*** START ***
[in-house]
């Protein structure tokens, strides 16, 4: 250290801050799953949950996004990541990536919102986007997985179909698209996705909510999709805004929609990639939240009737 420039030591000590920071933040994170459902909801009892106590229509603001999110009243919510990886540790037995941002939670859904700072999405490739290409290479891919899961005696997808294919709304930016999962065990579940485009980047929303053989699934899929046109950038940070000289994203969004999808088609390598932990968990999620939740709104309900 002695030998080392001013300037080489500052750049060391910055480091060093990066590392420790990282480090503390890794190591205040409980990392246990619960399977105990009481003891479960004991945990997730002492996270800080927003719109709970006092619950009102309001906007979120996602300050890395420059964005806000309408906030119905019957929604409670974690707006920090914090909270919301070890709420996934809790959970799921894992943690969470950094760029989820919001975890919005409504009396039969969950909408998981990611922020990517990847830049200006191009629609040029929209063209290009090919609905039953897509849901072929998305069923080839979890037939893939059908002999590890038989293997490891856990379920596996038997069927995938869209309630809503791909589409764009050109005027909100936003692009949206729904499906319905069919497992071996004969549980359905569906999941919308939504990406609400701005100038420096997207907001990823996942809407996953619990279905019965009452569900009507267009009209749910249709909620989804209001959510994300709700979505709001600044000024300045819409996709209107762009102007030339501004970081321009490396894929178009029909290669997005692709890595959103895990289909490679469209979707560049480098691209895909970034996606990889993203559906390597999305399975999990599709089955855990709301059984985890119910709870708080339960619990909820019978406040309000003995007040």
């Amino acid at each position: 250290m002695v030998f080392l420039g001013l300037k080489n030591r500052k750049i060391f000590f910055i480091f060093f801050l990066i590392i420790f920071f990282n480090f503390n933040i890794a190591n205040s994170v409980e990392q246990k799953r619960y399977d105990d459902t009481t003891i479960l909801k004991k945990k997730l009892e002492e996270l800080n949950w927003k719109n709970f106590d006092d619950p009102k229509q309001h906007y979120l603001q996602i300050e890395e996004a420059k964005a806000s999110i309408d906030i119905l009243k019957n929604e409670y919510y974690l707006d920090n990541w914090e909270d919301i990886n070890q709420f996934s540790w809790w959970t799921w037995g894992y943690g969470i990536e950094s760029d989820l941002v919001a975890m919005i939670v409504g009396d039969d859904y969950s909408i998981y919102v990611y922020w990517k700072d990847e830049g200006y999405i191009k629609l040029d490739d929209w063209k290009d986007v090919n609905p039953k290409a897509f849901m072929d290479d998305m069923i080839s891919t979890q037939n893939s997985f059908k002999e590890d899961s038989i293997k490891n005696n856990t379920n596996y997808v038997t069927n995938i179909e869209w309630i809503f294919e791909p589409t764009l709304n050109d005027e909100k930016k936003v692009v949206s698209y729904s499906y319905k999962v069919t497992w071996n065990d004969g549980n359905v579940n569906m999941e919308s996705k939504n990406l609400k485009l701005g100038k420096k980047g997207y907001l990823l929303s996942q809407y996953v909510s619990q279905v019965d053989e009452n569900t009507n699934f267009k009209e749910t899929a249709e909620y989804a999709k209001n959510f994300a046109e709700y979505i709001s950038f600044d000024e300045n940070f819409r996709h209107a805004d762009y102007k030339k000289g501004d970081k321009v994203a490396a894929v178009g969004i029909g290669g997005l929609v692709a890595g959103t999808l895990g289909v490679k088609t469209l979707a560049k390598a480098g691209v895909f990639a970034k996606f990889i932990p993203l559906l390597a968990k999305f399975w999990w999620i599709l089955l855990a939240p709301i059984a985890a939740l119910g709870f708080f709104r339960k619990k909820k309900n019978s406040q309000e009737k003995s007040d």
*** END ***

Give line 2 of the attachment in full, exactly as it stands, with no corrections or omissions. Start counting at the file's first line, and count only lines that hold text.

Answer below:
């Protein structure tokens, strides 16, 4: 250290801050799953949950996004990541990536919102986007997985179909698209996705909510999709805004929609990639939240009737 420039030591000590920071933040994170459902909801009892106590229509603001999110009243919510990886540790037995941002939670859904700072999405490739290409290479891919899961005696997808294919709304930016999962065990579940485009980047929303053989699934899929046109950038940070000289994203969004999808088609390598932990968990999620939740709104309900 002695030998080392001013300037080489500052750049060391910055480091060093990066590392420790990282480090503390890794190591205040409980990392246990619960399977105990009481003891479960004991945990997730002492996270800080927003719109709970006092619950009102309001906007979120996602300050890395420059964005806000309408906030119905019957929604409670974690707006920090914090909270919301070890709420996934809790959970799921894992943690969470950094760029989820919001975890919005409504009396039969969950909408998981990611922020990517990847830049200006191009629609040029929209063209290009090919609905039953897509849901072929998305069923080839979890037939893939059908002999590890038989293997490891856990379920596996038997069927995938869209309630809503791909589409764009050109005027909100936003692009949206729904499906319905069919497992071996004969549980359905569906999941919308939504990406609400701005100038420096997207907001990823996942809407996953619990279905019965009452569900009507267009009209749910249709909620989804209001959510994300709700979505709001600044000024300045819409996709209107762009102007030339501004970081321009490396894929178009029909290669997005692709890595959103895990289909490679469209979707560049480098691209895909970034996606990889993203559906390597999305399975999990599709089955855990709301059984985890119910709870708080339960619990909820019978406040309000003995007040």